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Teixeira cycles his way to history08/18/2004 12:30 AM ET
By Jesse Sanchez / MLB.com
ARLINGTON -- Rangers first baseman Mark Teixeira is only 24 years old, but he will already be remembered forever in the annals and memories of the Texas faithful for another glorious night in North Texas.
On Tuesday, the switch-hitting slugger made history at Ameriquest Field in Arlington against Cleveland when he became the second player in franchise history to hit for the cycle during a 16-4 victory.
Along the way, he became the 17th switch-hitter in history to hit for the cycle, with the last being Jose Valentin, who accomplished the feat with the White Sox in 2000.
"I think I did it in Little League when I was 11 or 12 years old, but never in high school or college or the pros," Teixeira said. "I was excited and definitely happy inside, but you never want to show up an opponent when you are winning."
Teixeira's single in the seventh inning off Indians reliever Cliff Bartosh completed the cycle and an eventful day that saw him go 4-for-5 with one strikeout and seven RBIs, a career high for runs driven in and the most by a Rangers player this season.
Rangers outfielder Oddibe McDowell was the first player in Rangers history to hit for the cycle when he accomplished the feat July 23, 1985, at Arlington Stadium, also against Cleveland.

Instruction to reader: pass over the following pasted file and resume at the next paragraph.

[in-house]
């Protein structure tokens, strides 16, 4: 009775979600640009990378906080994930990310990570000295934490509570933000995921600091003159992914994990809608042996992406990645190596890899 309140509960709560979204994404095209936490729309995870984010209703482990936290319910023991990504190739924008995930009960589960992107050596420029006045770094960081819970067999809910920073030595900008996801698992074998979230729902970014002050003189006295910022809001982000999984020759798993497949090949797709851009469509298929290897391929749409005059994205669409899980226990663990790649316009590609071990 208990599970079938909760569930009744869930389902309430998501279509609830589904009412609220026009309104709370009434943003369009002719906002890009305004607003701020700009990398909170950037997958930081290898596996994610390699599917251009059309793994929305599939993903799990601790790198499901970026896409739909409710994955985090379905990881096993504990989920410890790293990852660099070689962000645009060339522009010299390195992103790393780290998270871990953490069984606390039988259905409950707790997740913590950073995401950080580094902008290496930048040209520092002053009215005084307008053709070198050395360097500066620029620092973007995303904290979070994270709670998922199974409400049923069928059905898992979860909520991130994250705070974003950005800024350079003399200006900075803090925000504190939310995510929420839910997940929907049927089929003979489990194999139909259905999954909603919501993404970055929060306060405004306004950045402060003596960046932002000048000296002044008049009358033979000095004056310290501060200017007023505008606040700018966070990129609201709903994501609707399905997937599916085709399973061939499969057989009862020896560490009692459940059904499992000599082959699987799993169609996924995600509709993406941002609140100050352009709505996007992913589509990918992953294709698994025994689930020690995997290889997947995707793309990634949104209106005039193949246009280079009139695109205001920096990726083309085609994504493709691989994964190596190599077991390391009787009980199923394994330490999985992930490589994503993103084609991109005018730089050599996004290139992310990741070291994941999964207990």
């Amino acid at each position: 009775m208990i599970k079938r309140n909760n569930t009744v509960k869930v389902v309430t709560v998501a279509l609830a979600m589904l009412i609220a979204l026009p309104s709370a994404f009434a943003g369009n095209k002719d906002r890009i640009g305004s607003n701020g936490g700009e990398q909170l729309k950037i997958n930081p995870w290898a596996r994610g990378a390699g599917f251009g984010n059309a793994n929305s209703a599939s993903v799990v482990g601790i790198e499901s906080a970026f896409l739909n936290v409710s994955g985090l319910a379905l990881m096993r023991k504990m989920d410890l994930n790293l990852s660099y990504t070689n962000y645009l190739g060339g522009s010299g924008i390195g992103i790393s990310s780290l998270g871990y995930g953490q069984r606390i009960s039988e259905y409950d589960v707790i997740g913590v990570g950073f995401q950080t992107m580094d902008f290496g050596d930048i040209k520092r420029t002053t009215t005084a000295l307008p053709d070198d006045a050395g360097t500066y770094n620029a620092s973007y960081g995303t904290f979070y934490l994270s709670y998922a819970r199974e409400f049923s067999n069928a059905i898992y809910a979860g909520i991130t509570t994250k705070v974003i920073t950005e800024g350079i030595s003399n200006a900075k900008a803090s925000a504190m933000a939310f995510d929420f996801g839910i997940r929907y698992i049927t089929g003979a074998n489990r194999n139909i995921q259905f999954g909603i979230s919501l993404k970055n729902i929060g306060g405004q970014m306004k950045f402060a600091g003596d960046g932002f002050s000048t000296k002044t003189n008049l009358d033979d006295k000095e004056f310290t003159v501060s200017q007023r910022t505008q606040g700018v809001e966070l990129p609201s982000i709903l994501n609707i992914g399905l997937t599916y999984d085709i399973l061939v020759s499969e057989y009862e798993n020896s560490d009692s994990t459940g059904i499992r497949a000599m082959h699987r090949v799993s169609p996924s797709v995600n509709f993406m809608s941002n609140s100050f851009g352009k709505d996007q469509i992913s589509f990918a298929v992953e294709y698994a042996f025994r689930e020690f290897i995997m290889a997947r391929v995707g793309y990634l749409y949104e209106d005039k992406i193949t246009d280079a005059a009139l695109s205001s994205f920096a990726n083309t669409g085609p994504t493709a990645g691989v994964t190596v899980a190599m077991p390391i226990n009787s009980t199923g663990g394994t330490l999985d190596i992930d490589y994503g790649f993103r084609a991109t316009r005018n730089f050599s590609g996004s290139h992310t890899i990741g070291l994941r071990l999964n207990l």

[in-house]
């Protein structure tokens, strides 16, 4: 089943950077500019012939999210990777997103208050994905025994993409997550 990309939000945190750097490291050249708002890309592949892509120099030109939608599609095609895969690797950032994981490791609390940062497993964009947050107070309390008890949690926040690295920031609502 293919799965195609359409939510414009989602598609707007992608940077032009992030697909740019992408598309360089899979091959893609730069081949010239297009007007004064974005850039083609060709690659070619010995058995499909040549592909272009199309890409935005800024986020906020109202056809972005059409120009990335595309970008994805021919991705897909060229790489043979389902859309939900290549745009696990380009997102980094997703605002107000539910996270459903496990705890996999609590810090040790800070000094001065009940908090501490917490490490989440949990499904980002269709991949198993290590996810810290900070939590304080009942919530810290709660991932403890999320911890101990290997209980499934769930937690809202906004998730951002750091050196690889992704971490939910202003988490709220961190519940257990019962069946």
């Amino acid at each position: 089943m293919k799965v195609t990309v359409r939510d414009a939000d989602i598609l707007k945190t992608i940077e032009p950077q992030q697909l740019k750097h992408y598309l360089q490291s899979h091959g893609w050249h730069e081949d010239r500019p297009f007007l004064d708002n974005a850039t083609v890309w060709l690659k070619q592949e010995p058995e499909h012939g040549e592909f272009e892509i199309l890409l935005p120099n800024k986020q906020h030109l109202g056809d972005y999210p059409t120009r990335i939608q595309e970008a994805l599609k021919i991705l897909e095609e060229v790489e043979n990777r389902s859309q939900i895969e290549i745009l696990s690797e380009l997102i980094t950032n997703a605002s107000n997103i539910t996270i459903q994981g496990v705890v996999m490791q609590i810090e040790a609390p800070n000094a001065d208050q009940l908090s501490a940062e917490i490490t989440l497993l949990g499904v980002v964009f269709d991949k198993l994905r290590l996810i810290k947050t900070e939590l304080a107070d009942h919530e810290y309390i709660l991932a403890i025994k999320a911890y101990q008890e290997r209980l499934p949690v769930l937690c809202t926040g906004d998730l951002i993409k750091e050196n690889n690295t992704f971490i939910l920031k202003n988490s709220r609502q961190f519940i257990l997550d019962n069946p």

"It was nice to be a part of history here today," said Rangers teammate Kevin Mench, who fell a triple short of also hitting for the cycle. "Knowing Tex, he is just going to go out tomorrow and treat today like any other day. He had a good night and we all had pretty good nights, so it was nice to see it happen. I saw Hank [Blalock] do it in the minors, but it's not something you see all the time."
The first baseman doubled in the third, homered in the fourth -- his 29th of the season -- and tripled in the fifth, before recording the history-making single to complete the achievement with the Rangers up, 16-1.
McDowell doubled in the first, singled in the third, tripled in the fourth, singled again in the sixth and hit a solo home run in the eighth when he hit for the cycle.
"I'm not trying to do too much," Teixeira said. "I was talking to [performance enhancement specialist] Donnie Kalkstein tonight on the bench, telling him that I really wasn't feeling great before the game. I think that shows you don't have to be too excited or trying to do too much for good things to happen."
The cycle is the fifth in the Majors this season, the first in the American League and the first in the AL since Cleveland's Travis Hafner did it Aug. 14, 2003 against Minnesota. Overall, Teixeira's cycle is the 110th cycle in American League history and the 245th in Major League history.
"I know that not that many people do it," Teixeira said. "People will probably forget about it in a few weeks, but it's something I'll always have and I'll never forget. I may not ever do it again."
In the last five games, Teixeira is hitting .526 with six runs scored, two home runs and 16 RBIs. He was named the American League's Player of the Month for July and also won the AL Player of the Week during for his performance June 28 through July 4.
"This ranks right up there," he said.
This story was not subject to the approval of Major League Baseball or its clubs.